Politics

Appeal panel finds issue with Planning Commission approval of Matthew Prince’s mansion

Inconsistent boundary line maps indicating whether or not a portion of the Matthew Prince's proposed home, identified as an accessory building, would cut directly into the Sensitive Lands Overlay, is what sent the project back to the Planning Commission for further review.

PARK CITY, Utah — In a marathon session that stretched late into Tuesday night, the Park City Appeal Panel denied the appeal against the Planning Commission’s approval of Matthew and Tatiana Prince’s proposed new home in Old Town Park City.

The panel did, however, remand a portion of the decision back to the Planning Commission for further analysis concerning a sensitive lands overlay (SLO). The move delays further decision on the controversial project to late May. A date for the next hearing has not yet been set.

Bruce Baird, Matthew Prince’s lawyer, said that he is one hundred percent confident that he and his team will be able to demonstrate compliance with SLO and get “another” approval from the Planning Commission.

“We respectfully disagree with their decision about the sensitive lands ordinance and the Planning Commission’s finding of compliance with it, but we respect their decision and we will comply with it, of course, and we will present our case as soon as possible to the planning commission to confirm and cross all the t’s and dot all the i’s so that there’s no question the project complies with the sensitive lands ordinance as four members of the planning commission already decided. We think it’s mostly an exercise in paperwork,” Baird told TownLift Wednesday morning.

The SLO concerns stem from what the applicant states are inconsistent SLO boundary maps. The online and most recent map clearly indicates the SLO runs through the 220 King Road Property and the development plans clearly indicate that a portion of the home identified as an accessory building would cut directly into the SLO. The applicant contends that the online map is inaccurate and instead references and earlier version of the SLO boundary where it does not intersect the 220 King Road property line. The applicant also states that code clearly indicates the SLO should not bisect properties.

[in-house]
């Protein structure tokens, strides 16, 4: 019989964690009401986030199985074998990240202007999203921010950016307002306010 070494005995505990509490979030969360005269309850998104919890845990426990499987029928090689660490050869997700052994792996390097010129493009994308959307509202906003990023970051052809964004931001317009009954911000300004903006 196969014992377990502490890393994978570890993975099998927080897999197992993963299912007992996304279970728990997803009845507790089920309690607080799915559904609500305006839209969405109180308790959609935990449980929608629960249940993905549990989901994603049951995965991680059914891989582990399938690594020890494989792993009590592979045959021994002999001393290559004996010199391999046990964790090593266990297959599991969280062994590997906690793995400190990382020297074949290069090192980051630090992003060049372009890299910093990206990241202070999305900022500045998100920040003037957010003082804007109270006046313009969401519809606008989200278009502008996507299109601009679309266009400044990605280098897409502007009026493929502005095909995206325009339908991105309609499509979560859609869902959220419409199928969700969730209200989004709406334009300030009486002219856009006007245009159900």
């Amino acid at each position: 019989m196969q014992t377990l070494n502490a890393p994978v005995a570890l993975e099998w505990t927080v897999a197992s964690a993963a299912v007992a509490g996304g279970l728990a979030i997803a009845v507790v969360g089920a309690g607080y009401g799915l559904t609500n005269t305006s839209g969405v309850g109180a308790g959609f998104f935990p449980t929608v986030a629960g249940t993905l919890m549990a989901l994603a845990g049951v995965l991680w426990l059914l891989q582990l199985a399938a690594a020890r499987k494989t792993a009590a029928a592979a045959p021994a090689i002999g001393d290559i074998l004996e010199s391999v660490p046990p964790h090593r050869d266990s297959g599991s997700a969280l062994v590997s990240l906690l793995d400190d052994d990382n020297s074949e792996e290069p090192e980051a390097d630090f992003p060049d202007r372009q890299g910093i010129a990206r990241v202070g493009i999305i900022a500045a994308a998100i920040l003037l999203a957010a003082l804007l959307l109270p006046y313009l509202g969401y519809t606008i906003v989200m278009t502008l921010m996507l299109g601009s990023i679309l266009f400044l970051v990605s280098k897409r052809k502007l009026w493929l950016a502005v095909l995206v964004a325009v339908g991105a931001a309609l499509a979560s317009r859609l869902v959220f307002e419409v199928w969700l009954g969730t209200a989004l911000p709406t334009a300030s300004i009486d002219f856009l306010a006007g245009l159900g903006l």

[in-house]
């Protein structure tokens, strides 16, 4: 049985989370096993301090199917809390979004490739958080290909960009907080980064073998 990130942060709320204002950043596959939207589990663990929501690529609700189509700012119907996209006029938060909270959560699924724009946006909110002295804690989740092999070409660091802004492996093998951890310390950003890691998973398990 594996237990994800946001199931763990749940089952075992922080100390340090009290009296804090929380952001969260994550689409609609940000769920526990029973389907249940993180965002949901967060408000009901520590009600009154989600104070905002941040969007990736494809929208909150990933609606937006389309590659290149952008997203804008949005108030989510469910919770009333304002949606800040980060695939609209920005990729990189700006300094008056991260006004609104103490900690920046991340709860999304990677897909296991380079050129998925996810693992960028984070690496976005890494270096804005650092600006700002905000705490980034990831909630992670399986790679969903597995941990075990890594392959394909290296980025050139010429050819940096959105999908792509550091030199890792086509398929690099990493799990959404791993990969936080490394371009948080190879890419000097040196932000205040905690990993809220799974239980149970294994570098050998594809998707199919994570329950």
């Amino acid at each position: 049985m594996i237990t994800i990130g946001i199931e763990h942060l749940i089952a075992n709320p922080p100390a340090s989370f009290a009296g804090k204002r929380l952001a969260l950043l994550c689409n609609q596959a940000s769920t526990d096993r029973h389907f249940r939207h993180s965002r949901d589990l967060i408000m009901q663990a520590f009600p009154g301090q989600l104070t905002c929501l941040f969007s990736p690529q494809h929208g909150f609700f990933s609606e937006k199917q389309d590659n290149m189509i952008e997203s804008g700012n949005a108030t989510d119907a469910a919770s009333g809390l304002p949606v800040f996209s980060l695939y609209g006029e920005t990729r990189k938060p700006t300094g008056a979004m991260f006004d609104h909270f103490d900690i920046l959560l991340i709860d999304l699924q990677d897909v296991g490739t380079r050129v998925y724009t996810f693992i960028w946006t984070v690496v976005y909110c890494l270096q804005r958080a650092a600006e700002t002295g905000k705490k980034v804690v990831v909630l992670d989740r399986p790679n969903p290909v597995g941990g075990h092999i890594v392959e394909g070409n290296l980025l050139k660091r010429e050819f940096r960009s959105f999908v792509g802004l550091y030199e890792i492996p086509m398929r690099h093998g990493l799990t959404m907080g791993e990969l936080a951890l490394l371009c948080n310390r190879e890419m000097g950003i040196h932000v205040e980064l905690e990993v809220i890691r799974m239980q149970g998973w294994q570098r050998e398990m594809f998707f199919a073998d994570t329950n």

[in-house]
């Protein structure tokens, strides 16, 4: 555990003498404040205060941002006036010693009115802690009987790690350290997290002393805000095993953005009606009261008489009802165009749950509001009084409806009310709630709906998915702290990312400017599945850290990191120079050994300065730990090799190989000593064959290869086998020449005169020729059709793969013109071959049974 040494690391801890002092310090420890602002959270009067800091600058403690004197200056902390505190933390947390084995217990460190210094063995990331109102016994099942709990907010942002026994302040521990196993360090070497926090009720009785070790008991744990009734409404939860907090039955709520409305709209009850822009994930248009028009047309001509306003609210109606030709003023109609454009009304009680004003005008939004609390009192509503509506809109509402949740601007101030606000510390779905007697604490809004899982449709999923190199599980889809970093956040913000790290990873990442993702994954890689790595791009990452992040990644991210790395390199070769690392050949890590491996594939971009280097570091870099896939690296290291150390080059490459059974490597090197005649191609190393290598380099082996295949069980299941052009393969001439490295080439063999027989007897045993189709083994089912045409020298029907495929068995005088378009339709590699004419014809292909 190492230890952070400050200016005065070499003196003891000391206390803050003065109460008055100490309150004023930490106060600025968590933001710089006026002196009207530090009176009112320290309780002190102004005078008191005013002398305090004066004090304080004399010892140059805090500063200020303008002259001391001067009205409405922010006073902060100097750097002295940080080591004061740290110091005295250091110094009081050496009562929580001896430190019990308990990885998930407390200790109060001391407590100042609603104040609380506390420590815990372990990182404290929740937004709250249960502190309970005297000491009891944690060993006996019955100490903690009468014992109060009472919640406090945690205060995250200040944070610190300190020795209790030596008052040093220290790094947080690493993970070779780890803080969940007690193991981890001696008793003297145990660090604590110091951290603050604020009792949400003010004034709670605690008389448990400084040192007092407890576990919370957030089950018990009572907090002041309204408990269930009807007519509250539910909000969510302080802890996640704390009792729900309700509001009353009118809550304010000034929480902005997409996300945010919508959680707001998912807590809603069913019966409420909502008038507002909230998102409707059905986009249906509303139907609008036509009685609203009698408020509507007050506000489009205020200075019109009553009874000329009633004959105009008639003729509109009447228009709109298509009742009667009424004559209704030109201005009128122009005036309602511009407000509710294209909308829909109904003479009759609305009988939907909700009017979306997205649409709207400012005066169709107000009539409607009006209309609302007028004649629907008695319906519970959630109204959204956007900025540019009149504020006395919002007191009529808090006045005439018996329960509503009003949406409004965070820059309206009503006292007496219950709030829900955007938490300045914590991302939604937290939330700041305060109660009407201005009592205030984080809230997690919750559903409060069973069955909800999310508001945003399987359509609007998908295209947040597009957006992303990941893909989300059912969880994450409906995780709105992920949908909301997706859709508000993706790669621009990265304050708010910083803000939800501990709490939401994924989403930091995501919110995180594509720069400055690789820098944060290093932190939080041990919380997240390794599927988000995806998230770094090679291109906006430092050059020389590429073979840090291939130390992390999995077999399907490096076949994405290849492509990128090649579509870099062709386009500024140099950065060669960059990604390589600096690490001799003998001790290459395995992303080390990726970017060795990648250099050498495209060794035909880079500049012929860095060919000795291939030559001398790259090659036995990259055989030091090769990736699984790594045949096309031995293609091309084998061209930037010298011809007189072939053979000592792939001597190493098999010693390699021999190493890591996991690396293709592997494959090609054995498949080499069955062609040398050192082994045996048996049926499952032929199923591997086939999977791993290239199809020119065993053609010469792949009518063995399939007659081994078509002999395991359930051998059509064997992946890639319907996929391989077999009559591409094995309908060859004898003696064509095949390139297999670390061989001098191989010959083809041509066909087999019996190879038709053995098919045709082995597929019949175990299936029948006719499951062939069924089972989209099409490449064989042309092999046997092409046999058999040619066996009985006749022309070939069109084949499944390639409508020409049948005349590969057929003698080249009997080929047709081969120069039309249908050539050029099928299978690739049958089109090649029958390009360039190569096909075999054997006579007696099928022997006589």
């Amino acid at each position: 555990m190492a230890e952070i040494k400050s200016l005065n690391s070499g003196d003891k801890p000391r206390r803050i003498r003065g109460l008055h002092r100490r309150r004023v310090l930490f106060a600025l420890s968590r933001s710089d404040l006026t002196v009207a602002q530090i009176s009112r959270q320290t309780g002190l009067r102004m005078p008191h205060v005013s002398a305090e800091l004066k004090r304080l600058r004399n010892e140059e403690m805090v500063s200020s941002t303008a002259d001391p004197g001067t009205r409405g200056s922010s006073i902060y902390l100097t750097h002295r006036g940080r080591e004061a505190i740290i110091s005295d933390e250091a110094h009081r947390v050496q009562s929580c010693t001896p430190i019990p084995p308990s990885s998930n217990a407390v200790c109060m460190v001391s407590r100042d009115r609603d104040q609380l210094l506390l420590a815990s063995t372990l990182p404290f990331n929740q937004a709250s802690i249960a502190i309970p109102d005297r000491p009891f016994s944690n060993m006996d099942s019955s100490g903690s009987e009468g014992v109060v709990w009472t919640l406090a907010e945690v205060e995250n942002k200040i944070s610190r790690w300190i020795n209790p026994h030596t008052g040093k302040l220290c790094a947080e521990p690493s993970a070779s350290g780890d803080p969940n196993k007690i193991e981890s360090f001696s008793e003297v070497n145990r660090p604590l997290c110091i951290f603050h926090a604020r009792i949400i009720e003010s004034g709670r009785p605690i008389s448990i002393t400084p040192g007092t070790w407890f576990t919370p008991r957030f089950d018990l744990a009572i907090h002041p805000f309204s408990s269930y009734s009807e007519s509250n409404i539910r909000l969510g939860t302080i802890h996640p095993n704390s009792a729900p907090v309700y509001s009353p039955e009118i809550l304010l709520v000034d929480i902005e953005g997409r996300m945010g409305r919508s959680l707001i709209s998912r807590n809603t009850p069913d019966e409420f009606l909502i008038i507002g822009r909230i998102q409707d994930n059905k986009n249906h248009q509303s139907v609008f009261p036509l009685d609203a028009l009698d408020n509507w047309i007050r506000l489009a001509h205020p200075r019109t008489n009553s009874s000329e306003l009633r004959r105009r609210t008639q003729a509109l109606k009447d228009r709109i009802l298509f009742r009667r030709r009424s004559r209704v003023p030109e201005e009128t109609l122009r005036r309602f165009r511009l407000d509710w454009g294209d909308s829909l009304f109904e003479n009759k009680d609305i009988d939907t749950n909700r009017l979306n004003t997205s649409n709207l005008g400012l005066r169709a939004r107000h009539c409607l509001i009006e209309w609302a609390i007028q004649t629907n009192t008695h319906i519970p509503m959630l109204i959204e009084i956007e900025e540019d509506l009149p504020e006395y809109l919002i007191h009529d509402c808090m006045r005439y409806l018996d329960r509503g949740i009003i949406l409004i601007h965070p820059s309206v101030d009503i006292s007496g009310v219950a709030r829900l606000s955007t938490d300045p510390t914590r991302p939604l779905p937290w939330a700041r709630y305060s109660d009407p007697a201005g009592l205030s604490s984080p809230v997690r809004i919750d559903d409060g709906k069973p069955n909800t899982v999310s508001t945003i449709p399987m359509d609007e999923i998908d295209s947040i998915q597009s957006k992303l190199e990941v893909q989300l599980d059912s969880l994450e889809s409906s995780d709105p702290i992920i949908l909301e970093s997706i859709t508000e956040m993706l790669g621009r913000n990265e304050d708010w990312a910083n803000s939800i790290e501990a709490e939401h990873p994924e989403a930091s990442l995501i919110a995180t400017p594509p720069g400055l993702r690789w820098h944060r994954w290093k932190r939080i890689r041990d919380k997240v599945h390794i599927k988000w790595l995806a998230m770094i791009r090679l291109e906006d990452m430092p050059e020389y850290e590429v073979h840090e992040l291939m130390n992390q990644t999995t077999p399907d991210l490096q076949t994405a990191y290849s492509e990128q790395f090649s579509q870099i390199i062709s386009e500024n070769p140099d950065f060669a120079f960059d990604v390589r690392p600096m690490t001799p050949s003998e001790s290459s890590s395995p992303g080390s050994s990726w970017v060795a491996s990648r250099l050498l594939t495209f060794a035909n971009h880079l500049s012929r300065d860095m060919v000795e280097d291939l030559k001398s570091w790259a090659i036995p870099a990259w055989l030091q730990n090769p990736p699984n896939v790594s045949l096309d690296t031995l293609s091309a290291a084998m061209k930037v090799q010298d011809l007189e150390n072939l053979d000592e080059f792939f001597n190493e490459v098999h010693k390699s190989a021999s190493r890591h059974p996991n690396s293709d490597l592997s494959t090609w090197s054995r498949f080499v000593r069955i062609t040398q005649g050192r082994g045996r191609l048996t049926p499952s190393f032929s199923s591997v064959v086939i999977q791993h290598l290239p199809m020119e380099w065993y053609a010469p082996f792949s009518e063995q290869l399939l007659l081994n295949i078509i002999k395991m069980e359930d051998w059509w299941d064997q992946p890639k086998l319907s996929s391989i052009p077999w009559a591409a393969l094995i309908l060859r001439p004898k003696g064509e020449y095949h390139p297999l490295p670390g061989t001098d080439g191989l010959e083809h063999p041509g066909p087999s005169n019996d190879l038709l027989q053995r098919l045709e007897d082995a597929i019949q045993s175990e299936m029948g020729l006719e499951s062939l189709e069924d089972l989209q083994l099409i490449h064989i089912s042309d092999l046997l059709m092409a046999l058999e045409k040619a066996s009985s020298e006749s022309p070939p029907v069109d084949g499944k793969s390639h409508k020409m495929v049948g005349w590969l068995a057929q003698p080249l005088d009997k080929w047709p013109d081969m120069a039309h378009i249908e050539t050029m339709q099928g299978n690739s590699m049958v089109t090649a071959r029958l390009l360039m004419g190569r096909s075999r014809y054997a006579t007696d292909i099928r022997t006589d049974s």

“The trouble is the sensitive lands ordinance itself specifically says the map is intended to follow lot line boundaries, and not bisect lots unless there’s a specific finding of exactly that intent to bisect the lot. First of all, we don’t think that it actually does bisect the lot, but even if it does, there’s not a specific finding by the council when it was adopted, showing an intent to bisect this lot. So we don’t believe it’s applicable,” Baird said.

(L) On-Line Sensitive Land Overlay Boundary line. (R) 1994 Sensitive Land Boundary with conflicting information if the SLO intersects the 220 King Road property or not
(L) On-Line Sensitive Land Overlay Boundary line. (R) 1994 Sensitive Land Boundary with conflicting information if the SLO intersects the 220 King Road property or not. Map source: Park City Municipal

The Appeal Panel, presided over by Chairman Adam Strachan, voted 2-1 to send the SLO issue back for more thorough review, citing procedural concerns and lack of clarity on the SLO impacts to the property and project.

The Planning Commission will now need to determine:

  • Whether the SLO can apply to the lot
  • If the SLO applies, can the amended plat footprint breach it
  • If it can breach the SLO, what are the impacts and how are they mitigated

The debate lasted nearly six and a half hours, highlighted by mixed public opinions, culminating in a private consultation with legal counsel before the vote.

Chairman Strachan expressed reservations about the ongoing use of evolving plat notes to settle property matters such as height limits, noting that the “Use of plat notes to achieve a legislative change in the land management code is not the correct tool. Plat notes are not for changing things the land management code speaks of directly.”

Once a decision is made by the Planning Commission on the matter in late May, opponents of the project could appeal to the District Court.

If the next Planning Commission ruling is not appealed, the project will face Park City’s Historic District review process. Approval by the Historic District is required by Park City before the project would be allowed to go through the building permitting process.

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